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Locked-out Northland students to try again

Author: FARAH FAROUQUE, JOANNE PAINTER and LYN DUNLEVY
Date: 26/01/1994
Words: 669
          Publication: The Age
Page: 4
Former Northland Secondary College students will try to re-enrol at the school tomorrow after being locked out yesterday in a State Government move to secure the site.

A former teacher, Ms Anne Clarke, said that when she went to the school about 7.30am yesterday she saw two men with drill guns changing the entrance locks.

``There was a Victorian Public Service car and a police van," she said.

Ms Clarke said she asked one uniformed man outside what the men were doing and was told they had been directed ``to secure the site".

``I said, `Is that to keep us out?' and he said, `a bit of both I guess'," Ms Clarke said.

She alleged that up to six uniformed men were at the site, including police and security guards, but a police spokesman denied police were involved in the lock-up.

A spokesman for the Education Minister, Mr Hayward, said there had been a ``small police presence". He said the locks were changed by contractors for the Directorate of School Education.

``The decision to secure the site of the former Northland Secondary College was taken by the director of school education, Mr Geoff Spring," he said.

Earlier, Mr Hayward said the interests of the former Northland students would be best served by enrolling in adjacent secondary colleges where he said they would get a high-quality education.

``We should not forget that in those adjacent secondary colleges there are large numbers of Koorie students who are getting an excellent education," he said.

The Premier, Mr Kennett, said protests over the closure of Richmond Secondary School last year and the occupation of the school by students, teachers and other protesters had prompted the Government move.

A school activist and parent, Mr Gary Foley, said that the Government had acted illegally in preventing access to the school and the students were seeking legal advice. He said about 70 students had been prevented from enrolling in classes.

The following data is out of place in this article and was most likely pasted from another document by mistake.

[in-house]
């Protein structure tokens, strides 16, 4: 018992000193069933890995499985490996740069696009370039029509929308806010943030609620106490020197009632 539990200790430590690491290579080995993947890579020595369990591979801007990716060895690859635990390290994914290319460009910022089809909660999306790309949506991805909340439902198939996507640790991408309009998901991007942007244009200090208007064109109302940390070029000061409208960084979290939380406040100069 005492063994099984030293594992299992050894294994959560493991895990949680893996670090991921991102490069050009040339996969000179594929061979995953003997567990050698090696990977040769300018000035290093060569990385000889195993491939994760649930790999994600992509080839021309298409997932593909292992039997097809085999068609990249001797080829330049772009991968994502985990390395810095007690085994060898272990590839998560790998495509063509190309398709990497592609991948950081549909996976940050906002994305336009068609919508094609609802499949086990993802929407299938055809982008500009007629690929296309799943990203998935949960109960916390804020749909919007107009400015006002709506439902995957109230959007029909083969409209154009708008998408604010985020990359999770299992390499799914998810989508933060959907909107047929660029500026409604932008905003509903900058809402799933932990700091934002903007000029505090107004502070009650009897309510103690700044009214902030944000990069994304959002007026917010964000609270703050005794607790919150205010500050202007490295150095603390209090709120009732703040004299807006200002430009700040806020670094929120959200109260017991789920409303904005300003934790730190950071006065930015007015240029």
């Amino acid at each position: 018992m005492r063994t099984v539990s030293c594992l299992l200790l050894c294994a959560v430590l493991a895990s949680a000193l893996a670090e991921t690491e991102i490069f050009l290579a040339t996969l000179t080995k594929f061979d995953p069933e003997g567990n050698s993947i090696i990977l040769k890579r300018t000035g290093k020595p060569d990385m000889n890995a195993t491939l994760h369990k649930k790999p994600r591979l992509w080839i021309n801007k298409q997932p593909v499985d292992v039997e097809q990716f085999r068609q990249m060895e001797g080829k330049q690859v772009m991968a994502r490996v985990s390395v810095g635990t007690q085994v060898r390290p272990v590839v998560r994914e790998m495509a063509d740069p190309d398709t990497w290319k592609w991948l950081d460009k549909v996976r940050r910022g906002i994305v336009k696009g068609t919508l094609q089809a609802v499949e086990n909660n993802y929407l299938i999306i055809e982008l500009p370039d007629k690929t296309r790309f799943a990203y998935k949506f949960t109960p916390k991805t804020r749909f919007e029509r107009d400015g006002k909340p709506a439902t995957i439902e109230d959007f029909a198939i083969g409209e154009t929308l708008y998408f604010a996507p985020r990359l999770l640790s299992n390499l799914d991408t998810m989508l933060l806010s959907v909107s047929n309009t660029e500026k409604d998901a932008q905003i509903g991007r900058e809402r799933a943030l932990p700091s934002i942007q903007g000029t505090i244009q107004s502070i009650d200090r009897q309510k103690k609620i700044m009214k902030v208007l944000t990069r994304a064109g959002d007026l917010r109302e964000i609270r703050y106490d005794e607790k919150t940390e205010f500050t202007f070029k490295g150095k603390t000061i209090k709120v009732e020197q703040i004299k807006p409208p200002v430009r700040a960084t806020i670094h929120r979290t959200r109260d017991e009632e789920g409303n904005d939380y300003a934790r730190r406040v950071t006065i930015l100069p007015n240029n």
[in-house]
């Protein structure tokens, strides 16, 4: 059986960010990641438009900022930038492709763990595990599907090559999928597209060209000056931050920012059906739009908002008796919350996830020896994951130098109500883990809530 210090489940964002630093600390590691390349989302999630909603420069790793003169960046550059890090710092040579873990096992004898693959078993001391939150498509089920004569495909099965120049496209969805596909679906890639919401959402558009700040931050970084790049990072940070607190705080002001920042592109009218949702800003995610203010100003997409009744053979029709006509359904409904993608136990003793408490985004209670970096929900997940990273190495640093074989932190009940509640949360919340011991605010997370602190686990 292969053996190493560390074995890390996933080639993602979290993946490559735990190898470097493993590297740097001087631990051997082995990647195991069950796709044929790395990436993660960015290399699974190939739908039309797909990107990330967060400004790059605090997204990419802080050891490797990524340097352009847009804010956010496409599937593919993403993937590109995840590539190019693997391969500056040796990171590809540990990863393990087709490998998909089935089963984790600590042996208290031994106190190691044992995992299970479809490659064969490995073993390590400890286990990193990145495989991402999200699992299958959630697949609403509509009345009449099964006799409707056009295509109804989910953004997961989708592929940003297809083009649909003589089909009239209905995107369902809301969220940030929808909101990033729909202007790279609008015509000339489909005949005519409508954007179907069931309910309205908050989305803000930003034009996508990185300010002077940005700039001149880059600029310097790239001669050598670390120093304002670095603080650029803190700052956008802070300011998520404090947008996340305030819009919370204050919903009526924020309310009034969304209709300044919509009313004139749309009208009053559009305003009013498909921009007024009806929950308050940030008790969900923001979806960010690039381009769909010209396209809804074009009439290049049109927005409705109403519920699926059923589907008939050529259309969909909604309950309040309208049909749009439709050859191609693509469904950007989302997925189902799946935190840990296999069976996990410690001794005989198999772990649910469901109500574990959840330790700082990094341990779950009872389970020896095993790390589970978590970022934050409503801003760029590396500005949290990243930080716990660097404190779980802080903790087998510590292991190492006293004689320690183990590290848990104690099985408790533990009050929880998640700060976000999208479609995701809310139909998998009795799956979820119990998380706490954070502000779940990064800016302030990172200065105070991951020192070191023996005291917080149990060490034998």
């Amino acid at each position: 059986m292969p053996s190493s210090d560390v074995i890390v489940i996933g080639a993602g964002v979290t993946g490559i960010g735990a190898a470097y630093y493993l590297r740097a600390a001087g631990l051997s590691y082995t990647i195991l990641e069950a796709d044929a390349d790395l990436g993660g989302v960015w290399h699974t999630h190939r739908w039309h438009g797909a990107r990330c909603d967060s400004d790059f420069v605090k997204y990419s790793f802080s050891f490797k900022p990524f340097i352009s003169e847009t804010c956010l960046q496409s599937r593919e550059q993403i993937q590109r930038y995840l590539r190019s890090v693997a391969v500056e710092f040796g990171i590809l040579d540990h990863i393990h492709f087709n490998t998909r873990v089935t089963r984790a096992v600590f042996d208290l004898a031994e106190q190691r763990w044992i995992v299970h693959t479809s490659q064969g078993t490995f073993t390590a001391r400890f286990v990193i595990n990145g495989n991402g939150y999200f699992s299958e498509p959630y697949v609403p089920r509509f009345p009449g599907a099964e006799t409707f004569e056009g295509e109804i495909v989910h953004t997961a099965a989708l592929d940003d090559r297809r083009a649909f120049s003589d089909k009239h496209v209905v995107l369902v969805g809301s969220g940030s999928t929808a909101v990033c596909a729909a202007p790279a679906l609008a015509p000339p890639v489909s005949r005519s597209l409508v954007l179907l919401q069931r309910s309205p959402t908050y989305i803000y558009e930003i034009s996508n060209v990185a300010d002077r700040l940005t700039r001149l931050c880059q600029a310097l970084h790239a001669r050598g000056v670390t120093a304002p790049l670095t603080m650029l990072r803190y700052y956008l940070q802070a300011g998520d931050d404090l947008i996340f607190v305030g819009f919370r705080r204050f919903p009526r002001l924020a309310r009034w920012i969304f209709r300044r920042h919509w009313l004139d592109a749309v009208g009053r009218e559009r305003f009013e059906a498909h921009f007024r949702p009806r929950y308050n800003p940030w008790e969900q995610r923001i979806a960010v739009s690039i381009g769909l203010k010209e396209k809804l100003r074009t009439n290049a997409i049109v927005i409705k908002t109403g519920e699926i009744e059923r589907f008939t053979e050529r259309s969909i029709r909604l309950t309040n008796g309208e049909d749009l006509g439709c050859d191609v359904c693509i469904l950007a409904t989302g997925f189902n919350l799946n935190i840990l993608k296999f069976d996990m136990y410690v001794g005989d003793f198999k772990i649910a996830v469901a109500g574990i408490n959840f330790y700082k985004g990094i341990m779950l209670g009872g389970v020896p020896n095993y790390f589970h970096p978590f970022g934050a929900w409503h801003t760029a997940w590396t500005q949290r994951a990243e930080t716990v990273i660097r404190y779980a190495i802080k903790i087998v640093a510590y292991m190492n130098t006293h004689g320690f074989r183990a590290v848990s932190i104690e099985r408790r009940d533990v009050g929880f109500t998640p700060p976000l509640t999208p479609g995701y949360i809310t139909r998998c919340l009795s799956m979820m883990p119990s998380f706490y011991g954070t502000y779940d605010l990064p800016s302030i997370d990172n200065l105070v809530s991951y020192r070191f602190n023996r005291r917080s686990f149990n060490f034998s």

Mr Foley said the students had not given up plans to continue attending the school while their fight to retain Northland was still before the courts.

``The classes will resume for those kids who have nowhere else to go," he said. ``If we have to do it in a park we will."

On Monday, a Supreme Court judge, Mr Justice Beach, overturned orders forcing the Government to reopen the school. But the two Aboriginal students who lodged the complaint will appeal the decision to the Full Court of the Supreme Court.

Mr Justice Beach ruled that an Equal Opportunity Board finding last December, that the closure of the school discriminated against Aboriginal students, was wrong in law. He said his decision was based on questions of law.

An affidavit obtained by `The Age', which was tendered during the Supreme Court hearing, has detailed incidents of racial taunts and other acts of discrimination experienced by Aboriginal students who were forced to attend other schools after Northland closed in 1992.

It was alleged that in one incident a former student, Ms amantha Sinnappan, was verbally taunted by her teacher at another school. The affidavit said the teacher had used words to the effect of, ``What is the point of coming to school? See that tree out there? Why don't you go and hang youself".

According to the affidavit, Ms Sinnappan left the school after the incident and attended informal classes at Northland.

A spokesman for Mr Hayward said while there was no formal racial discrimination policy in schools there were complaint procedures students could use.

The spokesman said any complaint of discrimination would be fully investigated. He said a policy about racial discrimination in schools was being developed but no timetable had been set up.

 
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